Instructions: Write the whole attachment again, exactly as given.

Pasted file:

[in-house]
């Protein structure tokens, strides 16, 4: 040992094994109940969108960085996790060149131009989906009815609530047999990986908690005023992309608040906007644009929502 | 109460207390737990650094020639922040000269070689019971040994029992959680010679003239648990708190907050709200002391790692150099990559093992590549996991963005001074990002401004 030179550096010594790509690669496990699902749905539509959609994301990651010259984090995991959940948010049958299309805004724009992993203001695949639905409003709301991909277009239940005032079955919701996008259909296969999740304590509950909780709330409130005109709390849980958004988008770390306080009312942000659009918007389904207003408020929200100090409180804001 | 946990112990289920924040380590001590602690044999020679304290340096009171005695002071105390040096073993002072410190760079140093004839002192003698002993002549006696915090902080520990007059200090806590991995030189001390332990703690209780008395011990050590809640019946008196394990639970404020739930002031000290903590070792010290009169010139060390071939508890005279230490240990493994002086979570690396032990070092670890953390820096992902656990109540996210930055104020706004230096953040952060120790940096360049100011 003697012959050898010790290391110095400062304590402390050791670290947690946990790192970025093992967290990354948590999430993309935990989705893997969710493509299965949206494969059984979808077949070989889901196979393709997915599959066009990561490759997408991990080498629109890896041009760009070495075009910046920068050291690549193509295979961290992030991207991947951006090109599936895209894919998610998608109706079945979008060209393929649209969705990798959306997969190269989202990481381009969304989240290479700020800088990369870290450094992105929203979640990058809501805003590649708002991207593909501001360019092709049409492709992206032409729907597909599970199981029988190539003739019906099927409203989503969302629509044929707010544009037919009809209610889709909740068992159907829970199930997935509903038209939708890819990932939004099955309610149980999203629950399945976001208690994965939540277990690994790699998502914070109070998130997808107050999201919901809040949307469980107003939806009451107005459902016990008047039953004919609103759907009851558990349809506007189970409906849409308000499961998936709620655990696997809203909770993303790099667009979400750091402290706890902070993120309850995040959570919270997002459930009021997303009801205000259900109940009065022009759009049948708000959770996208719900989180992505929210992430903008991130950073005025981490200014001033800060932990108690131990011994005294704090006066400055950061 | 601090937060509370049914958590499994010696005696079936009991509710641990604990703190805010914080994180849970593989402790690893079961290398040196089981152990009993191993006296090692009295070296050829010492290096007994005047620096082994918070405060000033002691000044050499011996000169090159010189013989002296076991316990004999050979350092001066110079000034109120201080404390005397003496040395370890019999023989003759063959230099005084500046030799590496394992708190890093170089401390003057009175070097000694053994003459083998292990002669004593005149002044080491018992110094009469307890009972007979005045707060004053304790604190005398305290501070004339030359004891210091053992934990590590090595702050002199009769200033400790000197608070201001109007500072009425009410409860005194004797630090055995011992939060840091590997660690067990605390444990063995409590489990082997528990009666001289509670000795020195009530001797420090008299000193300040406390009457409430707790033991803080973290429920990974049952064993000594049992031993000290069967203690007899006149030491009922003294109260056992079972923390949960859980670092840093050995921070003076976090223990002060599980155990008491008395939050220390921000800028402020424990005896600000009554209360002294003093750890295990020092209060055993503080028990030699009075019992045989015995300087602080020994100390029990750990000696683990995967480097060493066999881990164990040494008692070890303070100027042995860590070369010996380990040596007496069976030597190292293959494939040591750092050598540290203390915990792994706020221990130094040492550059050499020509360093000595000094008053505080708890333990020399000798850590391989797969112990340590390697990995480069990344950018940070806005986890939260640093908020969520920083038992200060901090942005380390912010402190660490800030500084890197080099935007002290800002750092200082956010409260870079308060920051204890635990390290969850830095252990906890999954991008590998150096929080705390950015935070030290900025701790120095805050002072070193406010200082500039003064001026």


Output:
[in-house]
């Protein structure tokens, strides 16, 4: 040992094994109940969108960085996790060149131009989906009815609530047999990986908690005023992309608040906007644009929502 | 109460207390737990650094020639922040000269070689019971040994029992959680010679003239648990708190907050709200002391790692150099990559093992590549996991963005001074990002401004 030179550096010594790509690669496990699902749905539509959609994301990651010259984090995991959940948010049958299309805004724009992993203001695949639905409003709301991909277009239940005032079955919701996008259909296969999740304590509950909780709330409130005109709390849980958004988008770390306080009312942000659009918007389904207003408020929200100090409180804001 | 946990112990289920924040380590001590602690044999020679304290340096009171005695002071105390040096073993002072410190760079140093004839002192003698002993002549006696915090902080520990007059200090806590991995030189001390332990703690209780008395011990050590809640019946008196394990639970404020739930002031000290903590070792010290009169010139060390071939508890005279230490240990493994002086979570690396032990070092670890953390820096992902656990109540996210930055104020706004230096953040952060120790940096360049100011 003697012959050898010790290391110095400062304590402390050791670290947690946990790192970025093992967290990354948590999430993309935990989705893997969710493509299965949206494969059984979808077949070989889901196979393709997915599959066009990561490759997408991990080498629109890896041009760009070495075009910046920068050291690549193509295979961290992030991207991947951006090109599936895209894919998610998608109706079945979008060209393929649209969705990798959306997969190269989202990481381009969304989240290479700020800088990369870290450094992105929203979640990058809501805003590649708002991207593909501001360019092709049409492709992206032409729907597909599970199981029988190539003739019906099927409203989503969302629509044929707010544009037919009809209610889709909740068992159907829970199930997935509903038209939708890819990932939004099955309610149980999203629950399945976001208690994965939540277990690994790699998502914070109070998130997808107050999201919901809040949307469980107003939806009451107005459902016990008047039953004919609103759907009851558990349809506007189970409906849409308000499961998936709620655990696997809203909770993303790099667009979400750091402290706890902070993120309850995040959570919270997002459930009021997303009801205000259900109940009065022009759009049948708000959770996208719900989180992505929210992430903008991130950073005025981490200014001033800060932990108690131990011994005294704090006066400055950061 | 601090937060509370049914958590499994010696005696079936009991509710641990604990703190805010914080994180849970593989402790690893079961290398040196089981152990009993191993006296090692009295070296050829010492290096007994005047620096082994918070405060000033002691000044050499011996000169090159010189013989002296076991316990004999050979350092001066110079000034109120201080404390005397003496040395370890019999023989003759063959230099005084500046030799590496394992708190890093170089401390003057009175070097000694053994003459083998292990002669004593005149002044080491018992110094009469307890009972007979005045707060004053304790604190005398305290501070004339030359004891210091053992934990590590090595702050002199009769200033400790000197608070201001109007500072009425009410409860005194004797630090055995011992939060840091590997660690067990605390444990063995409590489990082997528990009666001289509670000795020195009530001797420090008299000193300040406390009457409430707790033991803080973290429920990974049952064993000594049992031993000290069967203690007899006149030491009922003294109260056992079972923390949960859980670092840093050995921070003076976090223990002060599980155990008491008395939050220390921000800028402020424990005896600000009554209360002294003093750890295990020092209060055993503080028990030699009075019992045989015995300087602080020994100390029990750990000696683990995967480097060493066999881990164990040494008692070890303070100027042995860590070369010996380990040596007496069976030597190292293959494939040591750092050598540290203390915990792994706020221990130094040492550059050499020509360093000595000094008053505080708890333990020399000798850590391989797969112990340590390697990995480069990344950018940070806005986890939260640093908020969520920083038992200060901090942005380390912010402190660490800030500084890197080099935007002290800002750092200082956010409260870079308060920051204890635990390290969850830095252990906890999954991008590998150096929080705390950015935070030290900025701790120095805050002072070193406010200082500039003064001026």